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Meet the Columnist

Columnist, Sheila Moss, is humor writer from  Tennessee. She writes  a weekly human interest column about daily life and the funny things that happen to everyone.

   She has written for  the Daily News of Kingsport,   Griffin Journal, Oakridge Now, Atlanta Woman Magazine, Aberdeen Examiner, Angleton Advocate,  and Smyrna AM, a supplement of the Murfreesboro Daily News Journal. She has been published by Voyageur Press, McGraw Hill, and the good folks at Guidepost Books.  Her articles have appeared in numerous anthologies and other publications, both in print and online.

    She is a former board member and past  Editor of  the Columnists.com, website of  the National Society of Newspaper Columnists, the oldest and largest professional organization for columnists. She is the Web Editor of Southern
Humorists.com
  and  a founder of the Southern Humorists writers' organization. She is writer, editor, and webmaster of HumorColumnist.com

    To carry her weekly column in your newspaper, or to republish an article, please contact her. It's that easy. 

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Not Good for You....
 


"It's NOT Good for You!"

"Stop! Don't eat that spinach!" These words are music to kid's ears everywhere -- words they thought they would never hear. Ever since adults were brainwashed by a cartoon character named Popeye, kids have been victims of vegetable abuse because adults were convinced that to grow up big and strong, and have muscle power like Popeye, a kid should be vegging out on spinach.

Nutritionists have long proclaimed the virtues of green leafy vegetables, spinach in particular, because it contains a large concentration of vitamins and nutrients said to be "good for you," a virtual "powerhouse of nutrition." Somehow, kids were just never quite convinced that something that tasted so bad could possibly be good.

Kids got a temporary reprieve from vegetables when Bush Sr. was President since he didn't like nutritional green stuff either and refused to eat his broccoli. If the President of the US didn't eat green vegetables, surely kids shouldn't have to eat them either. But, alas, Presidents move on and vegetables stay around and continue to plague kids by being good for them.

In the mind of a kid, the only good vegetables are French fries and ketchup. The rest of that stuff may be good for you, but it sure doesn't taste like it. Adults secretly knew that kids are right, since they were once kids too. New generations have shunned the slimy pots of greens that were once a dinner mainstay, especially in the South. The new trend is raw or nearly raw "steamed" vegetables, which are said to retain the vitamin content that could be lost in cooking.

The hip new generation of adults likes salads, and baby spinach has become the vitamin-laden darling of the salad bar generation. If you couldn't quite disguise the awful taste of spinach, you could always slip a few leaves into a cellophane package with other more palatable greens and market it with a perky name like "spring salad mix."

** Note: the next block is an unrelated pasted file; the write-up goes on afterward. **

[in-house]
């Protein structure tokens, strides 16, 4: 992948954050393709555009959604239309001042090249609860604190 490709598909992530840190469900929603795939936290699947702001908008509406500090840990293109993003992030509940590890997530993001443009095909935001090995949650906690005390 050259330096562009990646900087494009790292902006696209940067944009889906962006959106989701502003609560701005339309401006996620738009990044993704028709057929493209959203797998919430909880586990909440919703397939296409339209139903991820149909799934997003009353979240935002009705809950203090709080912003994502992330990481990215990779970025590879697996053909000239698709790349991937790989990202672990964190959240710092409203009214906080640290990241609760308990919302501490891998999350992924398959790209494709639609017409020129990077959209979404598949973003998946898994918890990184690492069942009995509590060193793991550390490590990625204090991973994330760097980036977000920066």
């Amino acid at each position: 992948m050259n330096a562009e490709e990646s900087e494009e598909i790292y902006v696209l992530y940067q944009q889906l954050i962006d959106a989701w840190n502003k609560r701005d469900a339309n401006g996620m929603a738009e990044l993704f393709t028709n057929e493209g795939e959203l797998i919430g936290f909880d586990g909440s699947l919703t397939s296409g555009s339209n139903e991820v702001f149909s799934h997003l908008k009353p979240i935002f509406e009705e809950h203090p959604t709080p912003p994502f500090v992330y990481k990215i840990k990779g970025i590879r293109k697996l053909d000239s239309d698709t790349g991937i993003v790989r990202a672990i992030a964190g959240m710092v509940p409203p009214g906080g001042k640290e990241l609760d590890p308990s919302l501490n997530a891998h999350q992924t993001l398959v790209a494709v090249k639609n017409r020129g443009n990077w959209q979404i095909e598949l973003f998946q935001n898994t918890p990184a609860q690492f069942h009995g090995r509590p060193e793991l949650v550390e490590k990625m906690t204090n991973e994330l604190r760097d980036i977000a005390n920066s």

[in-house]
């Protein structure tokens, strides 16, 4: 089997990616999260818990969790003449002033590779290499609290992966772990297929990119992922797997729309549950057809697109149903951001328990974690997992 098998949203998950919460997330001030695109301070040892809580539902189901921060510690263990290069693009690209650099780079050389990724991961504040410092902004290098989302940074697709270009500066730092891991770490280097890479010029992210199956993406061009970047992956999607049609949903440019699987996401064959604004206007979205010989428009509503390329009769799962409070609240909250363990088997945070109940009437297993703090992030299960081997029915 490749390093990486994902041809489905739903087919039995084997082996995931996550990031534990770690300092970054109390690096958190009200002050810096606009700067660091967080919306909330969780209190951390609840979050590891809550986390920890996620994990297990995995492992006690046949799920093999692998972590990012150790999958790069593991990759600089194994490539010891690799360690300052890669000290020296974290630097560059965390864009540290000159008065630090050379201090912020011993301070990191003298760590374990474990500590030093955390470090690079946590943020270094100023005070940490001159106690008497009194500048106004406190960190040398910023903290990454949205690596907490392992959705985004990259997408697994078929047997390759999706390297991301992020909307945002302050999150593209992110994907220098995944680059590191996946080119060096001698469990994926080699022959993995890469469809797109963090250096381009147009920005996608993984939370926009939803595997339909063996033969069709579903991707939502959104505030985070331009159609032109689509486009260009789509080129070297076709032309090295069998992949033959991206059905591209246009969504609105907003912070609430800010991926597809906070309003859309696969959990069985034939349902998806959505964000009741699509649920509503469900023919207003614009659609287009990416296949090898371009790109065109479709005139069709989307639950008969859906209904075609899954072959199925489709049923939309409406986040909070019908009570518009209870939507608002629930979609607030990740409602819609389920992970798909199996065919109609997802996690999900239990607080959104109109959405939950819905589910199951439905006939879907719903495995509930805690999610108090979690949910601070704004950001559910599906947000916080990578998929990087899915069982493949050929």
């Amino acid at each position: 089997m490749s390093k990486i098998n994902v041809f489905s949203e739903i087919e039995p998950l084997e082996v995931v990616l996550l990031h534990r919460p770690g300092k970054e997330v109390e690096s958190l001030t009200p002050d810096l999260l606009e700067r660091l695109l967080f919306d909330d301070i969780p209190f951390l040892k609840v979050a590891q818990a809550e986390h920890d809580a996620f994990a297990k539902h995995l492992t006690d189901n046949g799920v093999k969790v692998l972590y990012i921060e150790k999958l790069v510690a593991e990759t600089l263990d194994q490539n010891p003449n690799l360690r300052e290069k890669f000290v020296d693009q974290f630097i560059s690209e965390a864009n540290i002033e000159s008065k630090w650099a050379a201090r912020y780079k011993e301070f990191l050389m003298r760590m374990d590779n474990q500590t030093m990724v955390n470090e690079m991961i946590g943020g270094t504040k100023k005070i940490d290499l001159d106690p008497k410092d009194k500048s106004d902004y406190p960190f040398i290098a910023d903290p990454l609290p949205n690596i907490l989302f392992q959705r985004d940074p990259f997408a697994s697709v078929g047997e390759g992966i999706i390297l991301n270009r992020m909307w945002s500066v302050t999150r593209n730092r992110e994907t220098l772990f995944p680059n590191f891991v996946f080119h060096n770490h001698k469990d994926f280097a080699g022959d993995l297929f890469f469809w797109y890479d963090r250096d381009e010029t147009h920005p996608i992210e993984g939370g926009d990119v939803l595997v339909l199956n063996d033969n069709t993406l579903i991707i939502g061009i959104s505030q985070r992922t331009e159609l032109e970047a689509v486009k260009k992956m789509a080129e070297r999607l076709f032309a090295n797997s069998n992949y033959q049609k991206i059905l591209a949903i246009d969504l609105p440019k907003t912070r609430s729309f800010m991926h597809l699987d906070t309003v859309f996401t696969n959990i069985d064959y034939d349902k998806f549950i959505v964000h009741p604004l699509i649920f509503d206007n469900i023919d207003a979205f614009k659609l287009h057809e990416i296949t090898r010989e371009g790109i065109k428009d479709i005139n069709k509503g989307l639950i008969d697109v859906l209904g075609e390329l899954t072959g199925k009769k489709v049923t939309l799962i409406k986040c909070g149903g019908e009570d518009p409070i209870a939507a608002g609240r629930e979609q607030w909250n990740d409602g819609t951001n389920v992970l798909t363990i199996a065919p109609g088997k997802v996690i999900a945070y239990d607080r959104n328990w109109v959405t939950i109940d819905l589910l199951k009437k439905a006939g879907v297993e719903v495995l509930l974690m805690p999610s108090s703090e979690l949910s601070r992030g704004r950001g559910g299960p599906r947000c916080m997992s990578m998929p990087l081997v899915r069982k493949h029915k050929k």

And so, spinach remained king and retained its lucrative market power even as the sodium-laden canned vegetables of past generations lost their allure. Fresh vegetables became more popular and more readily available at the supermarket. "Eat your spinach" is more likely to refer to a bowl of salad these days than to a bowl of droopy greens cooked all day until a vitamin could not possibly survive.

Trouble is, kids don't especially like salad either. Finger foods, such as baby carrots that can be dipped into ranch dressing, might slip through for a while, but the only really good vegetable is a vegetable that you don't have to eat. So, kids continued to hide steamed broccoli in their milk and pass the salad up for Jell-O.

When spinach turned up in the news with the deadly E. coli virus this week, kids everywhere were delighted to know that they were right. After all, television said so and media everywhere broadcasted the potential deadly result of eating raw spinach. Mom trashed the green salad in the fridge and salad bars scrambled to find replacements for the sick vegetable.

Popeye, no doubt, is still squeezing cans and popping spinach to give him super strength, if he is young enough to do so. It seems that the deadly E. coli virus is inside the spinach and cannot be washed or rinsed away; however, cooking will kill it. Therefore, Popeye's canned spinach is safe from the contamination that plagues the popular fresh variety.

If kids can only convince adults not to return to the green slime of yesteryear, they will be safe from the virtues of green vegetables for at least a while longer until the source of the contamination is removed and green vegetables again become healthy and family friendly.

Now, if kids can only figure out a way to get rid of broccoli, the second most detested green vegetable, they will be home free. 

Pass the ketchup, kids.


Copyright 2006 Sheila Moss
 
 



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